At the start of summer, I hooked the girls into books by having them apply for their own library cards. They loved the grown-up responsibility of caring for their cards and selecting their own books. Their faces beamed with pride as they handed over their cards to the librarian to check-out their books for the first time. Since then, we’ve arranged bi-weekly visits to the library to make good use of those library cards.
In our area, the local libraries and retailers have made it easy to encourage my girls to read throughout the summer by offering prizes and rewards. We started with Barnes and Nobles Summer Reading Passport because my oldest, Allana, was very excited to win a free copy of 39 Clues and last week for Wordless Wednesday, I shared a photo of Allana enjoying some hot cocoa and her new book. Once she got the sweet taste of success by completing the Barnes and Nobles passport, it was easy to keep her motivated with other programs such as Borders and Taco Bell, especially when she learned the Taco Bell reward would be a free taco and burrito.
However, we have found the summer reading programs a bit more challenging for my youngest, Emmalynn. Although she loves books and reading, she reads at an emergent level (very basic). Most of the books added to her reading logs were books Allana and I read to her. When Allana reads a book to her sister, I allow her to list the book on her summer reading form. Of course, this was another way to encourage Allana to keep reading as well as way for her to model good reading to Emmalynn.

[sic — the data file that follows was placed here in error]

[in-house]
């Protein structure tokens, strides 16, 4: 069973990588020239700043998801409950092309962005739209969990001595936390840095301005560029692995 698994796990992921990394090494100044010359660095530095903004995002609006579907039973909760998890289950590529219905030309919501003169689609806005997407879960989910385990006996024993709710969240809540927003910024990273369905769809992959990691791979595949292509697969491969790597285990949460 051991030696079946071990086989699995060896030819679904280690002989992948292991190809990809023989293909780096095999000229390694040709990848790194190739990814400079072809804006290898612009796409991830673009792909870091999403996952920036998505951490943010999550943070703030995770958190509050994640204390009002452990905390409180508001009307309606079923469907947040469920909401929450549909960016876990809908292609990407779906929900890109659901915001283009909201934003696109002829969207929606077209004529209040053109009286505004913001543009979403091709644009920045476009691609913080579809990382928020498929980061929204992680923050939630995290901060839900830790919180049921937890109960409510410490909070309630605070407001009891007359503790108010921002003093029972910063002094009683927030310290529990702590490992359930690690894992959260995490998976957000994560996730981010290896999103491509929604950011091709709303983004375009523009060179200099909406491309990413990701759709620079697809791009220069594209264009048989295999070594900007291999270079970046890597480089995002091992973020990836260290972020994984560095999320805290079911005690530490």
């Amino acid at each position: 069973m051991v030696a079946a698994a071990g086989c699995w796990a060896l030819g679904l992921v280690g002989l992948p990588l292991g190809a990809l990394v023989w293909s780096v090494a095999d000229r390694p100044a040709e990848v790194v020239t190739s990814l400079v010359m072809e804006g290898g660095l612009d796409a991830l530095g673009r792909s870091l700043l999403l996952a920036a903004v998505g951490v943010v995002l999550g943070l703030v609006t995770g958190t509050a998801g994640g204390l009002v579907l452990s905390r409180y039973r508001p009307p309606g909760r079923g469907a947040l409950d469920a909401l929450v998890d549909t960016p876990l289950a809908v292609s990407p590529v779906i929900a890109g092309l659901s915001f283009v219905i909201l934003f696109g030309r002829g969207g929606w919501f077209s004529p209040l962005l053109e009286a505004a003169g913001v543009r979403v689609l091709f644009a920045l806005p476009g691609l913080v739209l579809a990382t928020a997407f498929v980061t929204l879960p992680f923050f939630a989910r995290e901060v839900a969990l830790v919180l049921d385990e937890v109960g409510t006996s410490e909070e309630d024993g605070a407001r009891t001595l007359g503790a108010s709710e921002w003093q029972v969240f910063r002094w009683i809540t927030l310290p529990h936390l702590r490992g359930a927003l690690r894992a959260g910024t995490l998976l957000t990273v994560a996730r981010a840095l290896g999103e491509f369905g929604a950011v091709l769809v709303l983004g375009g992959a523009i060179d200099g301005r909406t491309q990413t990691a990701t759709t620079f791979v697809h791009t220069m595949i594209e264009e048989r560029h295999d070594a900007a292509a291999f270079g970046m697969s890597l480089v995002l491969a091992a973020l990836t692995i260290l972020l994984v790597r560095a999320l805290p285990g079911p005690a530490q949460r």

This summer, I made it my goal to teach Emmalynn to read. As a former elementary school teacher, I have several samples of emergent books from a variety of publishers. The simple, repetitive text and picture cues in the books build word recognition as well as success. Using sight words and some basic phonics, my daughter has developed the ability to recognize the words in print as well as in her environment around our house. When she successfully reads one of these emergent readers, we added it to a summer reading form. In fact, she finally completed her Barnes and Nobles summer reading passport and earned her first free book too.
Years ago when teaching Allana to read, I stumbled upon a wonderful resource: Mrs. Jones Free Printable Mini Books and decided to use the mini books once again teach Emmalynn to read. Each week, I print out a book related to a field trip we took or a topic we’ve discussed. We assemble the book and read it together. Then I’ll ask Emmalynn to read the book, pointing to the words as she reads. If she struggles with a word, I’ll ask her to use the picture cues to drawing meaning or use the beginning sound of a word to help her. After she successful reads the book independently, she colors the book as a reward.
Recently, I found another website that offered free emergent printable books: Making Learning Fun. Some of the books listed are simple versions of your children’s favorite stories. I know my Emmalynn will enjoy learning to read these books!
For other tips, tricks and strategies to get your kids to embrace summer reading, visit the discussion at TwitterMoms.
“I wrote this blog post while participating in the TwitterMoms blogging program to be eligible to get an “I Can Read!” book. For more information on how you can participate, click here.”